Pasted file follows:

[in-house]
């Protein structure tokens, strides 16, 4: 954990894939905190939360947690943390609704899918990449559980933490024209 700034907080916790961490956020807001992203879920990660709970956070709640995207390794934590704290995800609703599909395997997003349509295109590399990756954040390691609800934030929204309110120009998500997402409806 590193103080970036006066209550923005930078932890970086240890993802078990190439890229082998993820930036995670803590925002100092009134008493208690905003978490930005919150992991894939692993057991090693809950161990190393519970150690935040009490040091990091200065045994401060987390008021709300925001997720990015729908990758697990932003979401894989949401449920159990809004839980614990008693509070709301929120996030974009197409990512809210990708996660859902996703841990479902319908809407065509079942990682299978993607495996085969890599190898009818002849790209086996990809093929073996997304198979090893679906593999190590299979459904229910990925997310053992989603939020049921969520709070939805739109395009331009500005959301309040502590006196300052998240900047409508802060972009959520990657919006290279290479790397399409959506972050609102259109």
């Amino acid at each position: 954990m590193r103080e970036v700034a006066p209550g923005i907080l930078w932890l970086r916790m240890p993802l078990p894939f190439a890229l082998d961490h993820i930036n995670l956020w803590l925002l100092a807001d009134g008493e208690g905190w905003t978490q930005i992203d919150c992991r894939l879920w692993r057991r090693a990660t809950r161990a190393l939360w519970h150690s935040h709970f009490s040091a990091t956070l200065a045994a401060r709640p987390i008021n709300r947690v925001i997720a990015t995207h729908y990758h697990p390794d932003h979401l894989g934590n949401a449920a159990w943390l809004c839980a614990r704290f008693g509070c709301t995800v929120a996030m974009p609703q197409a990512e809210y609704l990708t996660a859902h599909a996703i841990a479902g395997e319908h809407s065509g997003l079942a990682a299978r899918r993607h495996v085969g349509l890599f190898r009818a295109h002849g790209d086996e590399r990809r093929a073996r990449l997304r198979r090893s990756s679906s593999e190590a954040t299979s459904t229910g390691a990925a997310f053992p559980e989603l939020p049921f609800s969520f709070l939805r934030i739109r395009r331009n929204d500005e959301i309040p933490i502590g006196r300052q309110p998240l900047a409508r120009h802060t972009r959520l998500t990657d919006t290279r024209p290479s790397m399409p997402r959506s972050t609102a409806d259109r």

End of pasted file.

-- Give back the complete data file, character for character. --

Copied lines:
[in-house]
């Protein structure tokens, strides 16, 4: 954990894939905190939360947690943390609704899918990449559980933490024209 700034907080916790961490956020807001992203879920990660709970956070709640995207390794934590704290995800609703599909395997997003349509295109590399990756954040390691609800934030929204309110120009998500997402409806 590193103080970036006066209550923005930078932890970086240890993802078990190439890229082998993820930036995670803590925002100092009134008493208690905003978490930005919150992991894939692993057991090693809950161990190393519970150690935040009490040091990091200065045994401060987390008021709300925001997720990015729908990758697990932003979401894989949401449920159990809004839980614990008693509070709301929120996030974009197409990512809210990708996660859902996703841990479902319908809407065509079942990682299978993607495996085969890599190898009818002849790209086996990809093929073996997304198979090893679906593999190590299979459904229910990925997310053992989603939020049921969520709070939805739109395009331009500005959301309040502590006196300052998240900047409508802060972009959520990657919006290279290479790397399409959506972050609102259109």
């Amino acid at each position: 954990m590193r103080e970036v700034a006066p209550g923005i907080l930078w932890l970086r916790m240890p993802l078990p894939f190439a890229l082998d961490h993820i930036n995670l956020w803590l925002l100092a807001d009134g008493e208690g905190w905003t978490q930005i992203d919150c992991r894939l879920w692993r057991r090693a990660t809950r161990a190393l939360w519970h150690s935040h709970f009490s040091a990091t956070l200065a045994a401060r709640p987390i008021n709300r947690v925001i997720a990015t995207h729908y990758h697990p390794d932003h979401l894989g934590n949401a449920a159990w943390l809004c839980a614990r704290f008693g509070c709301t995800v929120a996030m974009p609703q197409a990512e809210y609704l990708t996660a859902h599909a996703i841990a479902g395997e319908h809407s065509g997003l079942a990682a299978r899918r993607h495996v085969g349509l890599f190898r009818a295109h002849g790209d086996e590399r990809r093929a073996r990449l997304r198979r090893s990756s679906s593999e190590a954040t299979s459904t229910g390691a990925a997310f053992p559980e989603l939020p049921f609800s969520f709070l939805r934030i739109r395009r331009n929204d500005e959301i309040p933490i502590g006196r300052q309110p998240l900047a409508r120009h802060t972009r959520l998500t990657d919006t290279r024209p290479s790397m399409p997402r959506s972050t609102a409806d259109r």